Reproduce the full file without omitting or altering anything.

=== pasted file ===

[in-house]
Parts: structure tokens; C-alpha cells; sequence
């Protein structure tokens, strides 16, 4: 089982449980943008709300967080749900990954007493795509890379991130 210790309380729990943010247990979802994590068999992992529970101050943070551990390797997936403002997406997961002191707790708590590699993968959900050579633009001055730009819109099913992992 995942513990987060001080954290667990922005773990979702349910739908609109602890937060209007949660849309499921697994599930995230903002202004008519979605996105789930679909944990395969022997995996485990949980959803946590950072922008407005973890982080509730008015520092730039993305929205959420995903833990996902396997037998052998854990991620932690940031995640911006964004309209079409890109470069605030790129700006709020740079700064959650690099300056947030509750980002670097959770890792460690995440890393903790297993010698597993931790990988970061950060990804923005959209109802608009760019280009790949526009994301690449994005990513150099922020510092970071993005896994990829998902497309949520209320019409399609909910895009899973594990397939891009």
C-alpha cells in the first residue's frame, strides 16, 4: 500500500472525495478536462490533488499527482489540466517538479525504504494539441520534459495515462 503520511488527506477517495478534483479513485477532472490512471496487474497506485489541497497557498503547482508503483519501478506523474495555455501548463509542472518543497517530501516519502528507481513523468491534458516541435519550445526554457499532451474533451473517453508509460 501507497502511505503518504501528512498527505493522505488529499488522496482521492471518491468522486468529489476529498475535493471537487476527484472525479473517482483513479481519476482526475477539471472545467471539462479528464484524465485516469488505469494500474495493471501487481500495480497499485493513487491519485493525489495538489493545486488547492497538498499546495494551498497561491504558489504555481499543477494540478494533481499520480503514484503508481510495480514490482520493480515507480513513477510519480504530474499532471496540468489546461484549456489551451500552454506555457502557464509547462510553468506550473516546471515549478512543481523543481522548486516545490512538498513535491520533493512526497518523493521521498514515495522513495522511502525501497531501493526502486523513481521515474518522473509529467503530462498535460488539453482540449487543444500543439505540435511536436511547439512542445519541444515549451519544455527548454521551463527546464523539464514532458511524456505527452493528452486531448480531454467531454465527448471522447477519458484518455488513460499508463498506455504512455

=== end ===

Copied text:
[in-house]
Parts: structure tokens; C-alpha cells; sequence
């Protein structure tokens, strides 16, 4: 089982449980943008709300967080749900990954007493795509890379991130 210790309380729990943010247990979802994590068999992992529970101050943070551990390797997936403002997406997961002191707790708590590699993968959900050579633009001055730009819109099913992992 995942513990987060001080954290667990922005773990979702349910739908609109602890937060209007949660849309499921697994599930995230903002202004008519979605996105789930679909944990395969022997995996485990949980959803946590950072922008407005973890982080509730008015520092730039993305929205959420995903833990996902396997037998052998854990991620932690940031995640911006964004309209079409890109470069605030790129700006709020740079700064959650690099300056947030509750980002670097959770890792460690995440890393903790297993010698597993931790990988970061950060990804923005959209109802608009760019280009790949526009994301690449994005990513150099922020510092970071993005896994990829998902497309949520209320019409399609909910895009899973594990397939891009």
C-alpha cells in the first residue's frame, strides 16, 4: 500500500472525495478536462490533488499527482489540466517538479525504504494539441520534459495515462 503520511488527506477517495478534483479513485477532472490512471496487474497506485489541497497557498503547482508503483519501478506523474495555455501548463509542472518543497517530501516519502528507481513523468491534458516541435519550445526554457499532451474533451473517453508509460 501507497502511505503518504501528512498527505493522505488529499488522496482521492471518491468522486468529489476529498475535493471537487476527484472525479473517482483513479481519476482526475477539471472545467471539462479528464484524465485516469488505469494500474495493471501487481500495480497499485493513487491519485493525489495538489493545486488547492497538498499546495494551498497561491504558489504555481499543477494540478494533481499520480503514484503508481510495480514490482520493480515507480513513477510519480504530474499532471496540468489546461484549456489551451500552454506555457502557464509547462510553468506550473516546471515549478512543481523543481522548486516545490512538498513535491520533493512526497518523493521521498514515495522513495522511502525501497531501493526502486523513481521515474518522473509529467503530462498535460488539453482540449487543444500543439505540435511536436511547439512542445519541444515549451519544455527548454521551463527546464523539464514532458511524456505527452493528452486531448480531454467531454465527448471522447477519458484518455488513460499508463498506455504512455